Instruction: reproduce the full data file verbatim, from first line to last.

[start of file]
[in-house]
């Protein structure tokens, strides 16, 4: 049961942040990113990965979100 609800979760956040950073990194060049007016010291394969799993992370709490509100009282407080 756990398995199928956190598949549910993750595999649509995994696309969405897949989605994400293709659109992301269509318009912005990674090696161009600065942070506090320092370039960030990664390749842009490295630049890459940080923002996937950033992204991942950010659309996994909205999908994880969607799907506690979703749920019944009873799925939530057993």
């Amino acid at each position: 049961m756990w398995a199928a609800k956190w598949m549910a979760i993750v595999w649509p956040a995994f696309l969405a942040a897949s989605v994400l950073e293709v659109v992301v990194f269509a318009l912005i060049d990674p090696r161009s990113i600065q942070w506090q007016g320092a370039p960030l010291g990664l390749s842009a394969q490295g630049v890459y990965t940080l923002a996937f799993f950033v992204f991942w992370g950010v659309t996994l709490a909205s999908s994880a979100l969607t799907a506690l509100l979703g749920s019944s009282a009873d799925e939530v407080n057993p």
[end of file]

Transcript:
[in-house]
């Protein structure tokens, strides 16, 4: 049961942040990113990965979100 609800979760956040950073990194060049007016010291394969799993992370709490509100009282407080 756990398995199928956190598949549910993750595999649509995994696309969405897949989605994400293709659109992301269509318009912005990674090696161009600065942070506090320092370039960030990664390749842009490295630049890459940080923002996937950033992204991942950010659309996994909205999908994880969607799907506690979703749920019944009873799925939530057993």
């Amino acid at each position: 049961m756990w398995a199928a609800k956190w598949m549910a979760i993750v595999w649509p956040a995994f696309l969405a942040a897949s989605v994400l950073e293709v659109v992301v990194f269509a318009l912005i060049d990674p090696r161009s990113i600065q942070w506090q007016g320092a370039p960030l010291g990664l390749s842009a394969q490295g630049v890459y990965t940080l923002a996937f799993f950033v992204f991942w992370g950010v659309t996994l709490a909205s999908s994880a979100l969607t799907a506690l509100l979703g749920s019944s009282a009873d799925e939530v407080n057993p």